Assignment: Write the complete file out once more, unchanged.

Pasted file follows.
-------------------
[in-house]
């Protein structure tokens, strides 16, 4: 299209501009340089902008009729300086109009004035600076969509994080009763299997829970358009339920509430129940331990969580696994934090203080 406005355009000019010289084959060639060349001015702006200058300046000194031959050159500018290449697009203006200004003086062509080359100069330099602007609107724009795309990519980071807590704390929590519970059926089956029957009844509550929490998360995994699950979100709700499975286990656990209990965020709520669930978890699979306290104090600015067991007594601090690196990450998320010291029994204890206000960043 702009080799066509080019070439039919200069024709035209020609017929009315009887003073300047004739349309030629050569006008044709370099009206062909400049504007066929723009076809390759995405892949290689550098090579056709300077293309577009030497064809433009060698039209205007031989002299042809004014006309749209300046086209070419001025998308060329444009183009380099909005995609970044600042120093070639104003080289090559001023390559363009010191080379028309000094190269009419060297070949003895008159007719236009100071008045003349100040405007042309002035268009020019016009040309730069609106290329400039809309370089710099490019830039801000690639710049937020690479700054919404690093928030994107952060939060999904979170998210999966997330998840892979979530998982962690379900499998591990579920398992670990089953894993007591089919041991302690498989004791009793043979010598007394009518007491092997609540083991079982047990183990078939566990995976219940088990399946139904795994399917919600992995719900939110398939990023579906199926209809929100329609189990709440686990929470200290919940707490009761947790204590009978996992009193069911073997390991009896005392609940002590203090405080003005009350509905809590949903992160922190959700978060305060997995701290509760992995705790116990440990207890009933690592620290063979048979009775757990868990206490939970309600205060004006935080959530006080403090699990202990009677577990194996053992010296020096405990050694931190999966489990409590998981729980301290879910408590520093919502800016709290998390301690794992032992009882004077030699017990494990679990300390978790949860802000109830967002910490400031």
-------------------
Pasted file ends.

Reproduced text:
[in-house]
């Protein structure tokens, strides 16, 4: 299209501009340089902008009729300086109009004035600076969509994080009763299997829970358009339920509430129940331990969580696994934090203080 406005355009000019010289084959060639060349001015702006200058300046000194031959050159500018290449697009203006200004003086062509080359100069330099602007609107724009795309990519980071807590704390929590519970059926089956029957009844509550929490998360995994699950979100709700499975286990656990209990965020709520669930978890699979306290104090600015067991007594601090690196990450998320010291029994204890206000960043 702009080799066509080019070439039919200069024709035209020609017929009315009887003073300047004739349309030629050569006008044709370099009206062909400049504007066929723009076809390759995405892949290689550098090579056709300077293309577009030497064809433009060698039209205007031989002299042809004014006309749209300046086209070419001025998308060329444009183009380099909005995609970044600042120093070639104003080289090559001023390559363009010191080379028309000094190269009419060297070949003895008159007719236009100071008045003349100040405007042309002035268009020019016009040309730069609106290329400039809309370089710099490019830039801000690639710049937020690479700054919404690093928030994107952060939060999904979170998210999966997330998840892979979530998982962690379900499998591990579920398992670990089953894993007591089919041991302690498989004791009793043979010598007394009518007491092997609540083991079982047990183990078939566990995976219940088990399946139904795994399917919600992995719900939110398939990023579906199926209809929100329609189990709440686990929470200290919940707490009761947790204590009978996992009193069911073997390991009896005392609940002590203090405080003005009350509905809590949903992160922190959700978060305060997995701290509760992995705790116990440990207890009933690592620290063979048979009775757990868990206490939970309600205060004006935080959530006080403090699990202990009677577990194996053992010296020096405990050694931190999966489990409590998981729980301290879910408590520093919502800016709290998390301690794992032992009882004077030699017990494990679990300390978790949860802000109830967002910490400031």